What is the ultimate Concealed carry Gun?

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posted on Aug, 21 2006 @ 01:46 PM
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Originally posted by DeusEx
if you can't handle a .357


Who here said they couldn't handle a .357?

Roper
Good point, compensated pistols are not ideal in low/no light conditions.



[edit on 8/21/06 by redmage]




posted on Aug, 21 2006 @ 03:12 PM
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Originally posted by redmage
While the “corner shot” is an interesting weapons system, this thread is about "concealed carry guns", not guns that allow the user to remain "concealed".

There's a big difference.

Rifles the size of the C.U.W.S. wouldn't qualify as being "on topic".

[edit on 8/18/06 by redmage]



Redmage


Thank you for acting as the thread POPO while i am not around. Thanks Again


E-



posted on Aug, 21 2006 @ 03:55 PM
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Smallpeeps...


Originally posted by smallpeeps
The nice thing about glock grips is that you can 'stipple' them or use a soldering iron to make a nice melted textured pattern on the grip and give more traction. The glock is the most durable, reliable gun ever made, hands down. I do agree with you about the thickness of the grip from a conceal perspective, but the pros far outweigh the cons. Also I think some old-tymers are really emotional about "American" guns and revolvers and stuff but I find most of these to have clunky edges and too many moving parts (ie thumb safeties, hammers). Nah, gimme the glock and I'm good.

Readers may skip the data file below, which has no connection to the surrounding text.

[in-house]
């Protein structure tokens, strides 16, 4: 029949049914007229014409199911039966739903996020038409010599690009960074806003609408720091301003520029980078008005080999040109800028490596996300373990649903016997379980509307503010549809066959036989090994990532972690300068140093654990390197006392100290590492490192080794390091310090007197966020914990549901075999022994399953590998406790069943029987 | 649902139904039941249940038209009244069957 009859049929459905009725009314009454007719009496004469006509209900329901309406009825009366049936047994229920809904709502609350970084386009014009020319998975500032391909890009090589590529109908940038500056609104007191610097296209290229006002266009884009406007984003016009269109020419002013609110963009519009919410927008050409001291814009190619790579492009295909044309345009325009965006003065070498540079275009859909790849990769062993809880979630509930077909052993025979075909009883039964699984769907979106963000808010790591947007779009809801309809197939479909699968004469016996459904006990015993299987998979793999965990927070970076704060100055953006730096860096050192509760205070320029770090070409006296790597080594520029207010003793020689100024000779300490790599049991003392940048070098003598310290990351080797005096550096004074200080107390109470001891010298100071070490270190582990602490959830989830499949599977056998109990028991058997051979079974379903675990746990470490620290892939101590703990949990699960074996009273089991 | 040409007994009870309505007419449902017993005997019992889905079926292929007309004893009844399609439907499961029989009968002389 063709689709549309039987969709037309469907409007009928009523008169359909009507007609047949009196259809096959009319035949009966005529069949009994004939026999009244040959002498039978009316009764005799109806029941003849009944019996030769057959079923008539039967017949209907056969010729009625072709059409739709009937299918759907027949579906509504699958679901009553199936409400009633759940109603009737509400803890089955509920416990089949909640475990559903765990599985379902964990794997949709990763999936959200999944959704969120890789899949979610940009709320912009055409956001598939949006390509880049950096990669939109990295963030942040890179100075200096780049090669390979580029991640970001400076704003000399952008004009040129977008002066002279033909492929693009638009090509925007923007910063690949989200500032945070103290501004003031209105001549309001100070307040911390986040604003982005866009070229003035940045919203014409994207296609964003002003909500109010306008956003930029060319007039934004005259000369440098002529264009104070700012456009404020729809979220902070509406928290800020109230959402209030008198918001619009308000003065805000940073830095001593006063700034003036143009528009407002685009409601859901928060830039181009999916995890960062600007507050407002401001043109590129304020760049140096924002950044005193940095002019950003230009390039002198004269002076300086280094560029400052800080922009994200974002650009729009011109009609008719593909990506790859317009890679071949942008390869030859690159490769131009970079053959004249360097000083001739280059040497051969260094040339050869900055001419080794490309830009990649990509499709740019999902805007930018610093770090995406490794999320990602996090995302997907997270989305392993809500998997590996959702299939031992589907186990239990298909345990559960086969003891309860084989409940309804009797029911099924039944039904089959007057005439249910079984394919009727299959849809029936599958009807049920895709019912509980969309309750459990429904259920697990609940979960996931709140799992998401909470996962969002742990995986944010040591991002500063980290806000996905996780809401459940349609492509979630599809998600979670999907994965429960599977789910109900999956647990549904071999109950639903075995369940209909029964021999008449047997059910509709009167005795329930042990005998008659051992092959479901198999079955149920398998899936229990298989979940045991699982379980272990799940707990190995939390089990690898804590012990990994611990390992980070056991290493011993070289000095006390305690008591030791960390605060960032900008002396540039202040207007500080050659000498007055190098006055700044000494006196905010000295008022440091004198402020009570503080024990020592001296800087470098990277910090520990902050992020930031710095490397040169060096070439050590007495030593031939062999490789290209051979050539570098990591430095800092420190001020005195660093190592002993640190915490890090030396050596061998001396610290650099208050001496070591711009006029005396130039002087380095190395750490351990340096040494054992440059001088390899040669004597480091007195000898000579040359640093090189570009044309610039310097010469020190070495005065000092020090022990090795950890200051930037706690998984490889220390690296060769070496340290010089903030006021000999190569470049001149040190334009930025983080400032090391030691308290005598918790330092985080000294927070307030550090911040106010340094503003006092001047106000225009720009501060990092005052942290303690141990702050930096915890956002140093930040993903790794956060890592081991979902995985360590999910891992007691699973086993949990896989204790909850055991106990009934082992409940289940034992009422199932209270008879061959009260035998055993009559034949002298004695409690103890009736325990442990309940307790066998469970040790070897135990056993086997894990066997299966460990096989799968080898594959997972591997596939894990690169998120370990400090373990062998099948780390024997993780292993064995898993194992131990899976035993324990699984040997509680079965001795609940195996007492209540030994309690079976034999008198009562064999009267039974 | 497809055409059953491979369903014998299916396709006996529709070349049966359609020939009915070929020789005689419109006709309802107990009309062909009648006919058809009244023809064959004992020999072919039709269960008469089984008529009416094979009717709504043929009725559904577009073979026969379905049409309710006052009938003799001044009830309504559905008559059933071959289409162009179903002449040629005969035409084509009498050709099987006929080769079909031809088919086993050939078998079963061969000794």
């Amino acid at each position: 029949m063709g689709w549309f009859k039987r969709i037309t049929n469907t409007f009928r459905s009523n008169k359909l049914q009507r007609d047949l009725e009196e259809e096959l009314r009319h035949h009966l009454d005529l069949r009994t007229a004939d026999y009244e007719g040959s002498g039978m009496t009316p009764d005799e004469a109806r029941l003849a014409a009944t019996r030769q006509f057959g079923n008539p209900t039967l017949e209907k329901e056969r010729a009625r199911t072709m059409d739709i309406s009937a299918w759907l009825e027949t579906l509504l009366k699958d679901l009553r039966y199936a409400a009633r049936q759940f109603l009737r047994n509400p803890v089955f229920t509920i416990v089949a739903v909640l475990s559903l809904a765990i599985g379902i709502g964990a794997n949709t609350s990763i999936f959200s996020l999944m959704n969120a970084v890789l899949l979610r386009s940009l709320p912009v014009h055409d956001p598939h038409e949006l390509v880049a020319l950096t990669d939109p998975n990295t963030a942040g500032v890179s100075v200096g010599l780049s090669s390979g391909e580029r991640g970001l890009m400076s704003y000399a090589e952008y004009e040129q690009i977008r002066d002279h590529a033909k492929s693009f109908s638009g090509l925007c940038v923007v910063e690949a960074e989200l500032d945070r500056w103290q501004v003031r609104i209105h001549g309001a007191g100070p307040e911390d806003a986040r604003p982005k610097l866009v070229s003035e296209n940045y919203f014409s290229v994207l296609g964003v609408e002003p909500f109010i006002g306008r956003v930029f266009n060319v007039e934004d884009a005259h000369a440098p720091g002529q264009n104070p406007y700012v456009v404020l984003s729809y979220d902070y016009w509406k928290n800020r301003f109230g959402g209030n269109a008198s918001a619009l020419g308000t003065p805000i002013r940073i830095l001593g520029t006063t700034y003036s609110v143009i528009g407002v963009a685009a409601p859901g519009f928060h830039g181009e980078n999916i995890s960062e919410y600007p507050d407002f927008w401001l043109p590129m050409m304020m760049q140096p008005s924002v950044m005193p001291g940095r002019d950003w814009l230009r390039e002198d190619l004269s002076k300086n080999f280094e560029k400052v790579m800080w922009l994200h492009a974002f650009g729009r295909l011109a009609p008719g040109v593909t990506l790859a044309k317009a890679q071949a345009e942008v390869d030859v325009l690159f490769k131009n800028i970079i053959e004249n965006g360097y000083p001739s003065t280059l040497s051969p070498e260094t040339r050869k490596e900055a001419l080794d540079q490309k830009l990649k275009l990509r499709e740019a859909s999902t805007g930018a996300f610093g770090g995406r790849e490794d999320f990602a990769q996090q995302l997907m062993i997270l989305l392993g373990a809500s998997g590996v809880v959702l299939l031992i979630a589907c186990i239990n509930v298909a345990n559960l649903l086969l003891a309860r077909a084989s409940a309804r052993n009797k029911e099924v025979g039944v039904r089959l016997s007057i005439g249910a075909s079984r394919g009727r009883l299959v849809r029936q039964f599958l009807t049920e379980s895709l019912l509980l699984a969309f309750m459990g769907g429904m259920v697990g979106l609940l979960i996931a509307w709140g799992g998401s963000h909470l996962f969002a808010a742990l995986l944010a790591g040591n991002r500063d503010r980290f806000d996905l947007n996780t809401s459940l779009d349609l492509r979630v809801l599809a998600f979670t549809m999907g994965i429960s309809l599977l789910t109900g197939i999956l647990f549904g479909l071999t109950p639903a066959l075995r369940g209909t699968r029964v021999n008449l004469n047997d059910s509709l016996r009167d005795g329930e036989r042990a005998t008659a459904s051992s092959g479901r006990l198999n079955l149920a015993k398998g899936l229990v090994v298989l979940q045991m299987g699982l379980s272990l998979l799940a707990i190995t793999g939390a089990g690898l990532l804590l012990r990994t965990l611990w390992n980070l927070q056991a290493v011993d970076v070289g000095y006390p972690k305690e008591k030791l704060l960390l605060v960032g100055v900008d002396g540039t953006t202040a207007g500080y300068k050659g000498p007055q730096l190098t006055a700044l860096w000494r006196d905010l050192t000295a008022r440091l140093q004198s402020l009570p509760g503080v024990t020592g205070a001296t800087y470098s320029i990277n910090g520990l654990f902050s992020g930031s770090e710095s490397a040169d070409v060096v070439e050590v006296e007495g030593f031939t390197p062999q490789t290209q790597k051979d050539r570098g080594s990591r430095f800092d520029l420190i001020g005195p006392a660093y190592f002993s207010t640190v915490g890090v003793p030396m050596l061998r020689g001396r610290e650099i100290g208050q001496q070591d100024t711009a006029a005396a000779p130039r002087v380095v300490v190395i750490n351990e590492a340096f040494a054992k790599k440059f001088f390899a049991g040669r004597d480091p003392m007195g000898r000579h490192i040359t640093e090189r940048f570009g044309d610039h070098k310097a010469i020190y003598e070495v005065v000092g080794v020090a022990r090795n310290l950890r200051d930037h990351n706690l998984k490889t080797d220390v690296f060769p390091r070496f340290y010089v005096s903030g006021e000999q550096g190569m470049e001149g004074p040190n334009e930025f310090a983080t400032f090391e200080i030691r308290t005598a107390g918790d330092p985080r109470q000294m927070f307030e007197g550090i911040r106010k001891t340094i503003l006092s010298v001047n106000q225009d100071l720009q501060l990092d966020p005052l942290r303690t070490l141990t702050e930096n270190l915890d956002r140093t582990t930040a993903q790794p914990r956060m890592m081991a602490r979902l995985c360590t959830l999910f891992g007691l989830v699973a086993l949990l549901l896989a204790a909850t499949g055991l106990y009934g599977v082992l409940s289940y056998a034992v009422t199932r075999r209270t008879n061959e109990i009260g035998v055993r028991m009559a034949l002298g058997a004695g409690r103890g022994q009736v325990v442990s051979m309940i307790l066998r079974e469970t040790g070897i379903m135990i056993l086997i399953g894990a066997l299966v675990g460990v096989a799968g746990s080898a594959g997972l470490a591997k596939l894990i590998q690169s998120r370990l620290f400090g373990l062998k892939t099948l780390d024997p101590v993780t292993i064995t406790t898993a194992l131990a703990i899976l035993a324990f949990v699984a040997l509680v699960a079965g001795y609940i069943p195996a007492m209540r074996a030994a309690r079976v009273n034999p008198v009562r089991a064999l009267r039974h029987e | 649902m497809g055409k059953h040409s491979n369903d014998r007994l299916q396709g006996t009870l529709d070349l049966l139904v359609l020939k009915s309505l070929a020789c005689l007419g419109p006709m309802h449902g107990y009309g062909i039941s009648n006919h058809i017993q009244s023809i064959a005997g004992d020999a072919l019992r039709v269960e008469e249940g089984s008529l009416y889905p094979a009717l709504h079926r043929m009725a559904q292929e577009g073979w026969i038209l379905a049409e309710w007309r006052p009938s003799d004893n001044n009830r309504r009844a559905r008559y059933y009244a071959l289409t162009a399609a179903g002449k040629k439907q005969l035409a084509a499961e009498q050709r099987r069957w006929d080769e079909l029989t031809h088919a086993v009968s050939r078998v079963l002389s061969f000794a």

I use an "A-Grip" on my Glock. Doesn't add any noticeable thickness to the grip and can be peeled off if needed. It works really well with sweaty hands. Like I said, my Glocks are my "goto" guns for when the SHTF, but I find the Colt conceals much better for everyday use. I've put 250 rounds (including various JHP rounds) through it in one session with no malfunctions at all. It's reliable enough for what I intended it for.


Redmage...


Originally posted by redmage
From a CC perspective, they also offer the slim-line Glock 36; a .45 with a 6 round "in-line" magazine.

It would seem to be a viable alternative to a revolver of the same caliber.

Personally, I'm a fan of the ideas behind their compensated line because (especially when it comes to light weight pistols) anything to lessen the "jump" and get your next shot back on target is a good thing.

I must say though, the SA XD seems to be giving Glock quite a "run for the money".

[edit on 8/21/06 by redmage]